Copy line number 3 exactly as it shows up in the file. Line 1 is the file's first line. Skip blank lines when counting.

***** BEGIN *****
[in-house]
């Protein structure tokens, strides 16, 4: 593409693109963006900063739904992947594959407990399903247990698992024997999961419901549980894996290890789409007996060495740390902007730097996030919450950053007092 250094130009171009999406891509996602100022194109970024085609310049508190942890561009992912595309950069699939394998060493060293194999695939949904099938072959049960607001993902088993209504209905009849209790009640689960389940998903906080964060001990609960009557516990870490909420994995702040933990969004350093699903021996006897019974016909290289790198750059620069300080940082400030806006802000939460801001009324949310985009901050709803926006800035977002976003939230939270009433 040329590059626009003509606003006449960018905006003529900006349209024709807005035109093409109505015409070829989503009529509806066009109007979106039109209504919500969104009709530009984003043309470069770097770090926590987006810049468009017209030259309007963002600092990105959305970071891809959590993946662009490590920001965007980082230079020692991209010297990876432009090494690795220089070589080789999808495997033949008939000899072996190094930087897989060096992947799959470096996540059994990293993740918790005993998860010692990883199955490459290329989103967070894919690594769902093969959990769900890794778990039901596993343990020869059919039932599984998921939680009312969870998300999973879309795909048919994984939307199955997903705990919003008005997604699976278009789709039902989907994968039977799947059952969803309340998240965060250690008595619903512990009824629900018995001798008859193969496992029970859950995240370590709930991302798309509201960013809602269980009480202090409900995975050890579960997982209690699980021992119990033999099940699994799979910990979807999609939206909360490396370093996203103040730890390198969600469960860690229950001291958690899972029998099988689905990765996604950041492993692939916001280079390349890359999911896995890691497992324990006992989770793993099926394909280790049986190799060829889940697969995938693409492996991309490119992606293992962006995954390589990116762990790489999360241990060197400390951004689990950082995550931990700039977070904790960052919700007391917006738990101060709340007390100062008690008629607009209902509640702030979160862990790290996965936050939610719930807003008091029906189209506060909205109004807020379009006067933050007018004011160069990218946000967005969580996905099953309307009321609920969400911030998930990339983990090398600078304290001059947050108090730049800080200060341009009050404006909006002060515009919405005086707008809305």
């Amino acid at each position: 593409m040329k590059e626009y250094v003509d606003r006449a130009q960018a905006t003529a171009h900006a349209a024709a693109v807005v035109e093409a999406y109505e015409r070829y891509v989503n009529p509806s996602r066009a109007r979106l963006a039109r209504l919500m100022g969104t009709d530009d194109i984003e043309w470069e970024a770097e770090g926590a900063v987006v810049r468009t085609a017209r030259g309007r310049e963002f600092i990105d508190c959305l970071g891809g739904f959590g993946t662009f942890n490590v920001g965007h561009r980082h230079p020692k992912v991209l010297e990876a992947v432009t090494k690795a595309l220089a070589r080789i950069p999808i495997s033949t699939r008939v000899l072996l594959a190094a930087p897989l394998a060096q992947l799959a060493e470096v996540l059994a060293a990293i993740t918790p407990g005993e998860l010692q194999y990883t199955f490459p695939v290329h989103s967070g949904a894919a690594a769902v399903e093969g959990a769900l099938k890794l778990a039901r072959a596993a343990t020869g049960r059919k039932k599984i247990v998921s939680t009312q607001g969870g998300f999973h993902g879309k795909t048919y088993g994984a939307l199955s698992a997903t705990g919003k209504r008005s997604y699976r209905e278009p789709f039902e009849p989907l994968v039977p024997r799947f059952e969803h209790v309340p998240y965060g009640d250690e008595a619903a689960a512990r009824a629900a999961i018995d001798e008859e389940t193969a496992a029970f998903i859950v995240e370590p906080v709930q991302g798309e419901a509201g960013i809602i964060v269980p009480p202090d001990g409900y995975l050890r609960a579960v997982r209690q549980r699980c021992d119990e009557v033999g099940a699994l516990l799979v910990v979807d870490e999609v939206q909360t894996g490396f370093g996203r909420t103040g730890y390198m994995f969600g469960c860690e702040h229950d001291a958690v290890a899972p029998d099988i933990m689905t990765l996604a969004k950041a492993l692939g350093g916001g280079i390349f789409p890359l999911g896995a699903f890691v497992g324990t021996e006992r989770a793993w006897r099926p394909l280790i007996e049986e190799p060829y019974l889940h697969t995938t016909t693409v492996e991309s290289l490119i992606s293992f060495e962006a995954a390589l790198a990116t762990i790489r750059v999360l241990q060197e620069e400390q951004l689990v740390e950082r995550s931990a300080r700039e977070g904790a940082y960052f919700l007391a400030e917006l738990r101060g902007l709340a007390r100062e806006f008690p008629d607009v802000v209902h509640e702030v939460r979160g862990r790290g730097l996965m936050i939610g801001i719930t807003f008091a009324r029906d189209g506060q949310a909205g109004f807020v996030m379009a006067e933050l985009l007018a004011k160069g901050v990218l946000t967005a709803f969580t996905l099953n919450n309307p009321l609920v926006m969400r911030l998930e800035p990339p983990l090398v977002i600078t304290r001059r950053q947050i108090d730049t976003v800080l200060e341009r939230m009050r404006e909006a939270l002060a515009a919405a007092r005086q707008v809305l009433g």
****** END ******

């Amino acid at each position: 593409m040329k590059e626009y250094v003509d606003r006449a130009q960018a905006t003529a171009h900006a349209a024709a693109v807005v035109e093409a999406y109505e015409r070829y891509v989503n009529p509806s996602r066009a109007r979106l963006a039109r209504l919500m100022g969104t009709d530009d194109i984003e043309w470069e970024a770097e770090g926590a900063v987006v810049r468009t085609a017209r030259g309007r310049e963002f600092i990105d508190c959305l970071g891809g739904f959590g993946t662009f942890n490590v920001g965007h561009r980082h230079p020692k992912v991209l010297e990876a992947v432009t090494k690795a595309l220089a070589r080789i950069p999808i495997s033949t699939r008939v000899l072996l594959a190094a930087p897989l394998a060096q992947l799959a060493e470096v996540l059994a060293a990293i993740t918790p407990g005993e998860l010692q194999y990883t199955f490459p695939v290329h989103s967070g949904a894919a690594a769902v399903e093969g959990a769900l099938k890794l778990a039901r072959a596993a343990t020869g049960r059919k039932k599984i247990v998921s939680t009312q607001g969870g998300f999973h993902g879309k795909t048919y088993g994984a939307l199955s698992a997903t705990g919003k209504r008005s997604y699976r209905e278009p789709f039902e009849p989907l994968v039977p024997r799947f059952e969803h209790v309340p998240y965060g009640d250690e008595a619903a689960a512990r009824a629900a999961i018995d001798e008859e389940t193969a496992a029970f998903i859950v995240e370590p906080v709930q991302g798309e419901a509201g960013i809602i964060v269980p009480p202090d001990g409900y995975l050890r609960a579960v997982r209690q549980r699980c021992d119990e009557v033999g099940a699994l516990l799979v910990v979807d870490e999609v939206q909360t894996g490396f370093g996203r909420t103040g730890y390198m994995f969600g469960c860690e702040h229950d001291a958690v290890a899972p029998d099988i933990m689905t990765l996604a969004k950041a492993l692939g350093g916001g280079i390349f789409p890359l999911g896995a699903f890691v497992g324990t021996e006992r989770a793993w006897r099926p394909l280790i007996e049986e190799p060829y019974l889940h697969t995938t016909t693409v492996e991309s290289l490119i992606s293992f060495e962006a995954a390589l790198a990116t762990i790489r750059v999360l241990q060197e620069e400390q951004l689990v740390e950082r995550s931990a300080r700039e977070g904790a940082y960052f919700l007391a400030e917006l738990r101060g902007l709340a007390r100062e806006f008690p008629d607009v802000v209902h509640e702030v939460r979160g862990r790290g730097l996965m936050i939610g801001i719930t807003f008091a009324r029906d189209g506060q949310a909205g109004f807020v996030m379009a006067e933050l985009l007018a004011k160069g901050v990218l946000t967005a709803f969580t996905l099953n919450n309307p009321l609920v926006m969400r911030l998930e800035p990339p983990l090398v977002i600078t304290r001059r950053q947050i108090d730049t976003v800080l200060e341009r939230m009050r404006e909006a939270l002060a515009a919405a007092r005086q707008v809305l009433g």